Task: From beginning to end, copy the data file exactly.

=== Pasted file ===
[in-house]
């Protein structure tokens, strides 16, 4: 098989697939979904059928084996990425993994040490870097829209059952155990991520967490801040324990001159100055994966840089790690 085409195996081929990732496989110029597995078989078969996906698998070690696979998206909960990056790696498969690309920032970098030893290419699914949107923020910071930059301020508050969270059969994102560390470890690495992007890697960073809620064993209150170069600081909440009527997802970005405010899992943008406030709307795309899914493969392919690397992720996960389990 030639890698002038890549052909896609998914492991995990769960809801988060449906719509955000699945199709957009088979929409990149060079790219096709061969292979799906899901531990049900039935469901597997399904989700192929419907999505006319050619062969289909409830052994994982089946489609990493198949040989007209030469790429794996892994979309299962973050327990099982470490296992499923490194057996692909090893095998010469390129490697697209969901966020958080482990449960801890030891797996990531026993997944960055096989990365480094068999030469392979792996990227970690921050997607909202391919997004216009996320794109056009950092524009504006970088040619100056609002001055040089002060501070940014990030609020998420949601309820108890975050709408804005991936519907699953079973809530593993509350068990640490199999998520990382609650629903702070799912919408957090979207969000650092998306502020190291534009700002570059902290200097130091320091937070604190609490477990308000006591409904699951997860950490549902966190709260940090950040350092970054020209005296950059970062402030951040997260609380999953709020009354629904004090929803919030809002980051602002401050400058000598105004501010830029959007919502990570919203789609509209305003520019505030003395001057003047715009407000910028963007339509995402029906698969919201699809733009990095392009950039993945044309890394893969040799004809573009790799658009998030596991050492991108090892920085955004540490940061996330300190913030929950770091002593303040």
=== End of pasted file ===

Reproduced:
[in-house]
């Protein structure tokens, strides 16, 4: 098989697939979904059928084996990425993994040490870097829209059952155990991520967490801040324990001159100055994966840089790690 085409195996081929990732496989110029597995078989078969996906698998070690696979998206909960990056790696498969690309920032970098030893290419699914949107923020910071930059301020508050969270059969994102560390470890690495992007890697960073809620064993209150170069600081909440009527997802970005405010899992943008406030709307795309899914493969392919690397992720996960389990 030639890698002038890549052909896609998914492991995990769960809801988060449906719509955000699945199709957009088979929409990149060079790219096709061969292979799906899901531990049900039935469901597997399904989700192929419907999505006319050619062969289909409830052994994982089946489609990493198949040989007209030469790429794996892994979309299962973050327990099982470490296992499923490194057996692909090893095998010469390129490697697209969901966020958080482990449960801890030891797996990531026993997944960055096989990365480094068999030469392979792996990227970690921050997607909202391919997004216009996320794109056009950092524009504006970088040619100056609002001055040089002060501070940014990030609020998420949601309820108890975050709408804005991936519907699953079973809530593993509350068990640490199999998520990382609650629903702070799912919408957090979207969000650092998306502020190291534009700002570059902290200097130091320091937070604190609490477990308000006591409904699951997860950490549902966190709260940090950040350092970054020209005296950059970062402030951040997260609380999953709020009354629904004090929803919030809002980051602002401050400058000598105004501010830029959007919502990570919203789609509209305003520019505030003395001057003047715009407000910028963007339509995402029906698969919201699809733009990095392009950039993945044309890394893969040799004809573009790799658009998030596991050492991108090892920085955004540490940061996330300190913030929950770091002593303040």